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I had the opportunity to go to a Medical class with TDI in West Union Ohio this weekend. It facilitated by Dr. Greg Kennebeck an Active Duty Air Force ER Physician At Wright Patterson AFB and Greg Cootee Orthopeadic PA also active dutry AF @ Wright Patterson. This was a two day general medical class. It was a good mix of lecture and hands on training on the techniques lectured on.

Day 1 Topics Covered

- Airway Management (nasal cath and ET Tube). We had a chance to practice on a mannequin placing an ET tube through intubation. It would click signifying breaking a tooth. This is definately a technigue for those with specific knowledge. Although they had a neat tool that had a fiber optic camera on the end attached to a little screen. It was much easiser to guide when you could see where it was going. The nasal trumpet is the way to go for a layman needing to get an airway inserted.

- Wound management. We learned technigues for managing wounds. From using Israeli or Ooales bandages and direct pressure to TQ application and finally hemostatics. Learned that the granulars are falling out of favor as some are migrating in the bloodstream and causing clots elsewhere. The sponges or rolls are preferable as the particles do not migrate. We got to practice packing a deep wound with the combat guaze on a vennison hindquarter that the DNR dropped off. You really have to feel with your fingers and find the bleeder and make sure you properly pack the wound. We also got some practice on suturing technique on some pigs feet. I had some suturing experience from my ER days years ago. Amazing how much dexterity you lose in 20 years......and pig skin is tough!!

- Splinting and Extrication. We learned various techniques for splinting fractures with SAM splints, magazines, carpet rolls, ladder splints, and paracord. We also learned how to make an improvised C-Collar out of a SAM Splint and stabilize a c-spine injury. We also learned how to use a Sked litter and make improvised litters out of limbs and a wool army blanket, clothing, and a poncho. Amazing that these hold. We also learned single man carry and rwo man carry techniques.

- Travel medicine and threats. A great lecture on things to consider when traveling in remote areas and 3rd world countries and what to look out for. Also learned about meds to take with you and methods of water filtration.

- Final Exercise: We had a final exercise on Day 2. We had a 150lb dummy that had fallen out of the tree stand. we had to assess and adress the injuries to the patient. We had to stop an immediate blled form a compound fracture to the L humerous. We applied doirect pressure, then a CAT followed up by an israeli bandage. We then cut the clothing off and noticed a sucking chest wound. We had to apply and Asherman Chest Seal. He also had a simple L Femur Fracture. We reduced and rotated until we could feel pedal pulses. We sthn utilized out ladder splints and wrapped the legs together. We then healized he was having a temnsion pneumo we had to vent on the L. We applied our fabricated SAM C-Collar. We rolled the patient and slid him onto the Sked. We wrapped him in a couple of blankets to help ward off shock. We drug him approximately 50 yards out of the woods to the edge of the field and reasessed the patient. We awaited the air evac ambulance. Upon hearing the in bound chopper we set up a signal panel. After the chopper succesfully landed, the flight nurse came out and took report on our patient. They decided to start an IV and paralyze and intubate. We then loaded the patient on the Life Flight and they were on the way to the local trauma center.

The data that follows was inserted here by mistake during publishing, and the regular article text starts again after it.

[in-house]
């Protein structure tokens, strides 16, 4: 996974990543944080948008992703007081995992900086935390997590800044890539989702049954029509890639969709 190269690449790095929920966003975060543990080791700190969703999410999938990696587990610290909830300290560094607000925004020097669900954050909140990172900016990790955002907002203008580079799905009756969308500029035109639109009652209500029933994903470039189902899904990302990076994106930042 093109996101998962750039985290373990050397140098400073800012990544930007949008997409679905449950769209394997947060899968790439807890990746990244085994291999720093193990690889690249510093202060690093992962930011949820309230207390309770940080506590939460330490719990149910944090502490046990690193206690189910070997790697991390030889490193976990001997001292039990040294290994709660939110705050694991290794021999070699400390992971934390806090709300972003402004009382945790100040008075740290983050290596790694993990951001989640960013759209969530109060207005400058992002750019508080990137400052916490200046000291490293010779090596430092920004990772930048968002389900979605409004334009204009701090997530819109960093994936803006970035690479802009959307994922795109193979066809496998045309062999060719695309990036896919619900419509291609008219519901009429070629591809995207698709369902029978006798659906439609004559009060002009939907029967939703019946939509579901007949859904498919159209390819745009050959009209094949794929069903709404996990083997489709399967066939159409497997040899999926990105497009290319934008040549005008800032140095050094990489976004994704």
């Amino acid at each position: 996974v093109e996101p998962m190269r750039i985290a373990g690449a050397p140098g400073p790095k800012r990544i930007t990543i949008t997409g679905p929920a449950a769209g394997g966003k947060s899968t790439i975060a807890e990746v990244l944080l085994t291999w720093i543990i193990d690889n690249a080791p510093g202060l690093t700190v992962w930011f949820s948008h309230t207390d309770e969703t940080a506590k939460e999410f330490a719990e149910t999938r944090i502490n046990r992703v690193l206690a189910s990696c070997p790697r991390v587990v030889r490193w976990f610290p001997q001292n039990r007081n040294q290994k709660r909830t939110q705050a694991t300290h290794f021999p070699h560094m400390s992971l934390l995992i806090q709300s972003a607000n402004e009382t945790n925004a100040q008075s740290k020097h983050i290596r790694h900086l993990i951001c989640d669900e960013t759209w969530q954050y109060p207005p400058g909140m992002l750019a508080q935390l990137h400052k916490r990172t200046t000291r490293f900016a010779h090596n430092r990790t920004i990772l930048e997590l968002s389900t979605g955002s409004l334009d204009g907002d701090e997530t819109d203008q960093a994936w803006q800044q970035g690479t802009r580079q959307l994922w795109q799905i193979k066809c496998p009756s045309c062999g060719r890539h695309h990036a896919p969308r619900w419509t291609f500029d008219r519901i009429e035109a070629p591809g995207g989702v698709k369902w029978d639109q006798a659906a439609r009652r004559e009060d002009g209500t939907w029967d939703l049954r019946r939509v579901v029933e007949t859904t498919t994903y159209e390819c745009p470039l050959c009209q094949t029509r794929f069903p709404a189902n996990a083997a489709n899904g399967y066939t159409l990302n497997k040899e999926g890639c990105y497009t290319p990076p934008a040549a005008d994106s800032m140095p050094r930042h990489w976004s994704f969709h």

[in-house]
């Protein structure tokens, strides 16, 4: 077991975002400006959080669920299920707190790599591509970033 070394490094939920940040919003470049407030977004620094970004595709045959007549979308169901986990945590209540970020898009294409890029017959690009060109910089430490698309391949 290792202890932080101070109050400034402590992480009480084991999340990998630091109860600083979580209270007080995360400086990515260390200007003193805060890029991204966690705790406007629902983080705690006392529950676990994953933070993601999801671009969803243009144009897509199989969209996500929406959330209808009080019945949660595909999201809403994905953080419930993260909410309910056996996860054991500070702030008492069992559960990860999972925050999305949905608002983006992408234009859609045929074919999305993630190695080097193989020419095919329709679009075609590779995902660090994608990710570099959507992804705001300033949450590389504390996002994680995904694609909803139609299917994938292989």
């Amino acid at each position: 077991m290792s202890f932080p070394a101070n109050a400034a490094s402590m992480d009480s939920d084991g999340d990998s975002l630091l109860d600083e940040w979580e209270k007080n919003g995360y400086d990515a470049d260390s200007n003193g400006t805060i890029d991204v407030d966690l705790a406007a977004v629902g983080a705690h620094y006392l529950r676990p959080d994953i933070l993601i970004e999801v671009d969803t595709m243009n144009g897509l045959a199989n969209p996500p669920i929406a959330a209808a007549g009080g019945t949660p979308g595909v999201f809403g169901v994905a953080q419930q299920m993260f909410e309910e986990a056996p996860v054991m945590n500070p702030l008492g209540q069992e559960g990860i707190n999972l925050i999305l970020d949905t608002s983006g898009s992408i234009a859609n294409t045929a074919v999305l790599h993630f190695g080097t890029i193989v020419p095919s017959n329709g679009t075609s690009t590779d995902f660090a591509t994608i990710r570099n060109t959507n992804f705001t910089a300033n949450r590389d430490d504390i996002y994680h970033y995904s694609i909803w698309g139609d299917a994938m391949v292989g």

Things I learned:

- Medical Traning is IMPORTANT.
- Medical Practice is even More so.
- RELAX - our scenario caused a large adrenaline dump
- Communicate Loudly so your team hears it
- Physical Fitness should be your number 1 priority. I've been working on it but running to a patient with all your gear, stabilizing and transporting him out of the woods is hard work. No wonder so many deer hunters die dragging them out of the woods. It's hard work.
- The instructors were tremendous and very approachable and knowledgable.
- This was more of a general class and did not have a firearms component. that is something they want to add in an advanced module in the future.

I thought it was a very well put together class and I learned some new things and refreshed some skills that I had let lapse. I woul like to see it expanded with a little more time spent on some areas and some extra field exercises as my only improvement suggestion.
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